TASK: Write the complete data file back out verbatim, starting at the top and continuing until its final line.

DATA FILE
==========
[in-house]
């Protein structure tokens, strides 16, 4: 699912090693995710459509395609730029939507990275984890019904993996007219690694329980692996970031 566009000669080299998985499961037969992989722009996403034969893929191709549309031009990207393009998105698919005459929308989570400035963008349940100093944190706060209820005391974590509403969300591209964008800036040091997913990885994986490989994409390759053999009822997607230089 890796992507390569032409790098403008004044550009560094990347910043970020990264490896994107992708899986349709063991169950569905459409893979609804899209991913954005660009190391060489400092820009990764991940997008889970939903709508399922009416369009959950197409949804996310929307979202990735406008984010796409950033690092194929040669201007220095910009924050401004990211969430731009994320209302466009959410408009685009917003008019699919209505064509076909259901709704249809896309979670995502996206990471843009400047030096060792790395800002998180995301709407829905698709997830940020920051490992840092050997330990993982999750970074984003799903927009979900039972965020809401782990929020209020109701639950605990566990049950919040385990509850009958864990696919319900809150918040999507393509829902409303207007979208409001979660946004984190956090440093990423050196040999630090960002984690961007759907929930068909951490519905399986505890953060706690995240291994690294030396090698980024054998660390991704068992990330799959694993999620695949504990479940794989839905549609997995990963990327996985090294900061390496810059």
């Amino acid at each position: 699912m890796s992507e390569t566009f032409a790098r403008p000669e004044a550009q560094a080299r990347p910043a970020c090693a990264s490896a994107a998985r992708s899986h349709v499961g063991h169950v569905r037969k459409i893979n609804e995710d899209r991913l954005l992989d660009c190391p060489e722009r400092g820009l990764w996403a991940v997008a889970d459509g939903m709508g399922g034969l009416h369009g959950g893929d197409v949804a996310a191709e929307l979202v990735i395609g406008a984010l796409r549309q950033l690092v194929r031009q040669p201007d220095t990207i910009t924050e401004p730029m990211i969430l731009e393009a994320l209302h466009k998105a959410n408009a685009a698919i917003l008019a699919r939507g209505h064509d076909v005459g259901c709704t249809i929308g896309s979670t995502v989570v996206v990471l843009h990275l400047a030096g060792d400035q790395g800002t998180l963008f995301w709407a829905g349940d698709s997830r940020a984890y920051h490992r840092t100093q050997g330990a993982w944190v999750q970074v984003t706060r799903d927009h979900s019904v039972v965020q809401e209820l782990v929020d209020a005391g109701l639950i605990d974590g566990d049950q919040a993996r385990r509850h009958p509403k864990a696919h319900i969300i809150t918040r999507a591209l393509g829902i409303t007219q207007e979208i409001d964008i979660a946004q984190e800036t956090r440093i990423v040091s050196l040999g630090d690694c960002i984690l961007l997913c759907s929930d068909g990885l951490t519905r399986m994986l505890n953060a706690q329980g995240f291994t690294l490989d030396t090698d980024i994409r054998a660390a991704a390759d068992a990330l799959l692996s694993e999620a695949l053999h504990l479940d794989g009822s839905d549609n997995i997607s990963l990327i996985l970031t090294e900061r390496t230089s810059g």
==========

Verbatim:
[in-house]
């Protein structure tokens, strides 16, 4: 699912090693995710459509395609730029939507990275984890019904993996007219690694329980692996970031 566009000669080299998985499961037969992989722009996403034969893929191709549309031009990207393009998105698919005459929308989570400035963008349940100093944190706060209820005391974590509403969300591209964008800036040091997913990885994986490989994409390759053999009822997607230089 890796992507390569032409790098403008004044550009560094990347910043970020990264490896994107992708899986349709063991169950569905459409893979609804899209991913954005660009190391060489400092820009990764991940997008889970939903709508399922009416369009959950197409949804996310929307979202990735406008984010796409950033690092194929040669201007220095910009924050401004990211969430731009994320209302466009959410408009685009917003008019699919209505064509076909259901709704249809896309979670995502996206990471843009400047030096060792790395800002998180995301709407829905698709997830940020920051490992840092050997330990993982999750970074984003799903927009979900039972965020809401782990929020209020109701639950605990566990049950919040385990509850009958864990696919319900809150918040999507393509829902409303207007979208409001979660946004984190956090440093990423050196040999630090960002984690961007759907929930068909951490519905399986505890953060706690995240291994690294030396090698980024054998660390991704068992990330799959694993999620695949504990479940794989839905549609997995990963990327996985090294900061390496810059």
């Amino acid at each position: 699912m890796s992507e390569t566009f032409a790098r403008p000669e004044a550009q560094a080299r990347p910043a970020c090693a990264s490896a994107a998985r992708s899986h349709v499961g063991h169950v569905r037969k459409i893979n609804e995710d899209r991913l954005l992989d660009c190391p060489e722009r400092g820009l990764w996403a991940v997008a889970d459509g939903m709508g399922g034969l009416h369009g959950g893929d197409v949804a996310a191709e929307l979202v990735i395609g406008a984010l796409r549309q950033l690092v194929r031009q040669p201007d220095t990207i910009t924050e401004p730029m990211i969430l731009e393009a994320l209302h466009k998105a959410n408009a685009a698919i917003l008019a699919r939507g209505h064509d076909v005459g259901c709704t249809i929308g896309s979670t995502v989570v996206v990471l843009h990275l400047a030096g060792d400035q790395g800002t998180l963008f995301w709407a829905g349940d698709s997830r940020a984890y920051h490992r840092t100093q050997g330990a993982w944190v999750q970074v984003t706060r799903d927009h979900s019904v039972v965020q809401e209820l782990v929020d209020a005391g109701l639950i605990d974590g566990d049950q919040a993996r385990r509850h009958p509403k864990a696919h319900i969300i809150t918040r999507a591209l393509g829902i409303t007219q207007e979208i409001d964008i979660a946004q984190e800036t956090r440093i990423v040091s050196l040999g630090d690694c960002i984690l961007l997913c759907s929930d068909g990885l951490t519905r399986m994986l505890n953060a706690q329980g995240f291994t690294l490989d030396t090698d980024i994409r054998a660390a991704a390759d068992a990330l799959l692996s694993e999620a695949l053999h504990l479940d794989g009822s839905d549609n997995i997607s990963l990327i996985l970031t090294e900061r390496t230089s810059g």